Armed with these salient facts, the Seventh Circuit concluded that the agreement remained in effect notwithstanding the express termination date. According to the Seventh Circuit, in order to establish the existence of a collective bargaining agreement, "all that is required is conduct manifesting an intention to abide and be bound by the terms of an agreement." 835 F.2d at 704 (quoting Capital-Husting Co. v. NLRB, 671 F.2d 237 (7th Cir. 1982)). Guided by this standard, the Court was satisfied that the parties subsequent course of conduct was factually sufficient to objectively ascertain the parties' intent. 835 F.2d at 704. In affirming the district court's finding that both parties intended the arbitration provision to extend beyond the term of the original contract, the Seventh Circuit held that:
Because we find that the arbitration provision of the expired collective bargaining agreement was implicitly extended past the expiration date of the agreement by the company's memos, and that the company itself acknowledged this obligation when it joined the Union in selecting an arbitrator and setting a date for arbitration, we find that no genuine issue of material fact exists as to the intent of the parties to arbitrate post-contract disputes.
Wells Badger, 835 F.2d at 705.
In her report, the Magistrate Judge relied by analogy on Overby v. Chevron, and concluded that Mercoid failed to demonstrate that there was a mutual intent to be bound by any of the terms of the collective bargaining agreement. We disagree. First, the union on two separate occasions after April 30, 1986 (arguably the expiration date of the agreement) invoked the grievance clause on behalf of Kelly. On or about July 18, 1986, Kelly filed a grievance with the union in connection with a dispute over her paycheck. Mercoid responded to the grievance on or about July 25, 1986. The union and Kelly did not pursue the matter. Further, in September, 1986, Kelly invoked the grievance procedure of the agreement in connection with the urinalysis dispute. With respect to this grievance, representatives from the union and Mercoid met with Kelly in an attempt to resolve the dispute.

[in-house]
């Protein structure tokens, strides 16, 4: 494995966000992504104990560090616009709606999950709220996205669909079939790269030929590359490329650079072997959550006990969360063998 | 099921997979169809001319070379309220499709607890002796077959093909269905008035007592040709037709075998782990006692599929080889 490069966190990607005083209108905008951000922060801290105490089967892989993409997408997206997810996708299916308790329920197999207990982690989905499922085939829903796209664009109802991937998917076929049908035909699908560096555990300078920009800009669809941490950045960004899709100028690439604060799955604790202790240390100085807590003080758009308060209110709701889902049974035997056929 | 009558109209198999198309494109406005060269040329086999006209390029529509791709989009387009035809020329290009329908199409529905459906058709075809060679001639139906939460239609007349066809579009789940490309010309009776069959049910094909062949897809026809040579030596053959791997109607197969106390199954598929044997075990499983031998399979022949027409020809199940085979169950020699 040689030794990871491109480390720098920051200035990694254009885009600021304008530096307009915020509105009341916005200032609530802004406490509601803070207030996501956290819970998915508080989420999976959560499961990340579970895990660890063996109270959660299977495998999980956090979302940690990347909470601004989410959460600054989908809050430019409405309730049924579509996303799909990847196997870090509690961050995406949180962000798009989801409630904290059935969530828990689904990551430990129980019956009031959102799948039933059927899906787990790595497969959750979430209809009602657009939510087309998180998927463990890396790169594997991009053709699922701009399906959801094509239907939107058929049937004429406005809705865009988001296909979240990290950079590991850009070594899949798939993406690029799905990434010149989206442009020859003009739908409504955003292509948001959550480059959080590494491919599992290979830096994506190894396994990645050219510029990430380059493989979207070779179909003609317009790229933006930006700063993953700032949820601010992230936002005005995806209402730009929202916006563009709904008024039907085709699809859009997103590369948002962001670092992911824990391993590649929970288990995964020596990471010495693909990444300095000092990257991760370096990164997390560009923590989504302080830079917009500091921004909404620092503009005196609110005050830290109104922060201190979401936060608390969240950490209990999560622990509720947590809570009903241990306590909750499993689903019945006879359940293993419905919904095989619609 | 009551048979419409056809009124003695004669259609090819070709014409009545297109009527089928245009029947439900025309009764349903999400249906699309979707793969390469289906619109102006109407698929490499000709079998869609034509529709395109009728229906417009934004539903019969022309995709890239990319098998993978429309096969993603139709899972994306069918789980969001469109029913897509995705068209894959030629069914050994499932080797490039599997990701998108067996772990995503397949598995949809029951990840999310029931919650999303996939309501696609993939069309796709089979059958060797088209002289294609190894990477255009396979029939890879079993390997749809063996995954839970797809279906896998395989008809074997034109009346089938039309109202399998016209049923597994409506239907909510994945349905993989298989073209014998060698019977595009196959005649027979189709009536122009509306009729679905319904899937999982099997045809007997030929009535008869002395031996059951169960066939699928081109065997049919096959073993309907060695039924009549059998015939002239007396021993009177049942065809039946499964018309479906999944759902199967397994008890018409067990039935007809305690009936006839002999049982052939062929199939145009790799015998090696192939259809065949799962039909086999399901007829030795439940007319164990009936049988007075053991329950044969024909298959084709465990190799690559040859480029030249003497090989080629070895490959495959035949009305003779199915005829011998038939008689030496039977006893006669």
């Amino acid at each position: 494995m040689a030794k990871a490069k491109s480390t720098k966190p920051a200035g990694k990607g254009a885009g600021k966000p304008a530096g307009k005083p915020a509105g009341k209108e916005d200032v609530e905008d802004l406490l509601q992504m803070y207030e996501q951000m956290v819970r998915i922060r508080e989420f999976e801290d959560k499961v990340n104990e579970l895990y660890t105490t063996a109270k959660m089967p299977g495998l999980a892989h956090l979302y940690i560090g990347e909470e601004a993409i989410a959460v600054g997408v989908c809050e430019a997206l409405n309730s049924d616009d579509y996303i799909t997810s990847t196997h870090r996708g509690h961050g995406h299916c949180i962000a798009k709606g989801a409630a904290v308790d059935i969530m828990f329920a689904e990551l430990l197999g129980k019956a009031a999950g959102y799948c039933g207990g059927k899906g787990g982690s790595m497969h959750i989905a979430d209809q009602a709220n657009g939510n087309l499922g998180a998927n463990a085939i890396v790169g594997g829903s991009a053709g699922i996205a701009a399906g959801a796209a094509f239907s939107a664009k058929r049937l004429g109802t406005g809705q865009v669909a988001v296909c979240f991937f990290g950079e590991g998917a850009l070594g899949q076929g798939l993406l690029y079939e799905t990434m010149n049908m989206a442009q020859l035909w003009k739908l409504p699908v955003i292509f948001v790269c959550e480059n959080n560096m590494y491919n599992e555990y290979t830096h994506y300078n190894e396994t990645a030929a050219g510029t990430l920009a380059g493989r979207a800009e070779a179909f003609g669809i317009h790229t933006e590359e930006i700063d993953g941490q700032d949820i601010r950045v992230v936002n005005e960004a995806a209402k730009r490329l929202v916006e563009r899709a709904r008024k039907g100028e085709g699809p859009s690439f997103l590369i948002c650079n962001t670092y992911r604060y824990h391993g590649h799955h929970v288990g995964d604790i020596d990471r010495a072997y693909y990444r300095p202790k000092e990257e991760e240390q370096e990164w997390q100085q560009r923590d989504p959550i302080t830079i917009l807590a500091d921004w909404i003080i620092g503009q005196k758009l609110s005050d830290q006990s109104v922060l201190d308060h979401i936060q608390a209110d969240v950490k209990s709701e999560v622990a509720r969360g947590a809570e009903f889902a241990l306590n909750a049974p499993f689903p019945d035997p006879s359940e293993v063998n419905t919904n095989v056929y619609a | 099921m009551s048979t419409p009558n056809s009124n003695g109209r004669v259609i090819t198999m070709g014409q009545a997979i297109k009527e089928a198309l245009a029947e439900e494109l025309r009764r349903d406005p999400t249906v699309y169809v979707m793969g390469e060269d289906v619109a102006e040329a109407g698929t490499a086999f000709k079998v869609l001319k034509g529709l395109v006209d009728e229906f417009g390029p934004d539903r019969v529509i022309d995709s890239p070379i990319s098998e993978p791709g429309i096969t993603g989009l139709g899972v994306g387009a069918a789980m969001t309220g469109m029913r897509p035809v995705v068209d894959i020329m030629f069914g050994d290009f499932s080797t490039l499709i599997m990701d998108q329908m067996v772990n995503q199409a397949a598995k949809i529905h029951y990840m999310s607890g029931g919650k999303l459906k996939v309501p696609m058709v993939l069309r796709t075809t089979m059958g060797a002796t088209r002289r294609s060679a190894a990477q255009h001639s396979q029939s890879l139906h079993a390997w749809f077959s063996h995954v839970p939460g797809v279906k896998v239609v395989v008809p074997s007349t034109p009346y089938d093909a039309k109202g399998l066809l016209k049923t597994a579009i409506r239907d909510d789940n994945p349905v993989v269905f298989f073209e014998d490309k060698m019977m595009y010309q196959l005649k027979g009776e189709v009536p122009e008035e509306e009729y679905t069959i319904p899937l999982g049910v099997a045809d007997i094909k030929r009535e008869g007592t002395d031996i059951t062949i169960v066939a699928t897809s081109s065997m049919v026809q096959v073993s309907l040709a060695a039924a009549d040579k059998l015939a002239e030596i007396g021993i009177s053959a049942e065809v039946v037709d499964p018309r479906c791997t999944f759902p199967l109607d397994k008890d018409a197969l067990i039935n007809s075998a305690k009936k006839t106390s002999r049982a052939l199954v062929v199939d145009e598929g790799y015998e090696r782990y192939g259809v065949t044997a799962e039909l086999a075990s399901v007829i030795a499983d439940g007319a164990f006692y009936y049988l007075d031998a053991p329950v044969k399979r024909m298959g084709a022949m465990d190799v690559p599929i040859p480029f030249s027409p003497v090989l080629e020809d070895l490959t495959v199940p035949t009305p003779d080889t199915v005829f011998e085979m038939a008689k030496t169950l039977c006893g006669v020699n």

Thereafter, on February 25, 1987, the union notified Kelly that it would not seek arbitration of the grievance underlying this lawsuit. As the foregoing demonstrates, the union recognized its obligations under the grievance and arbitration clause, and evidenced an intent to be bound by its terms.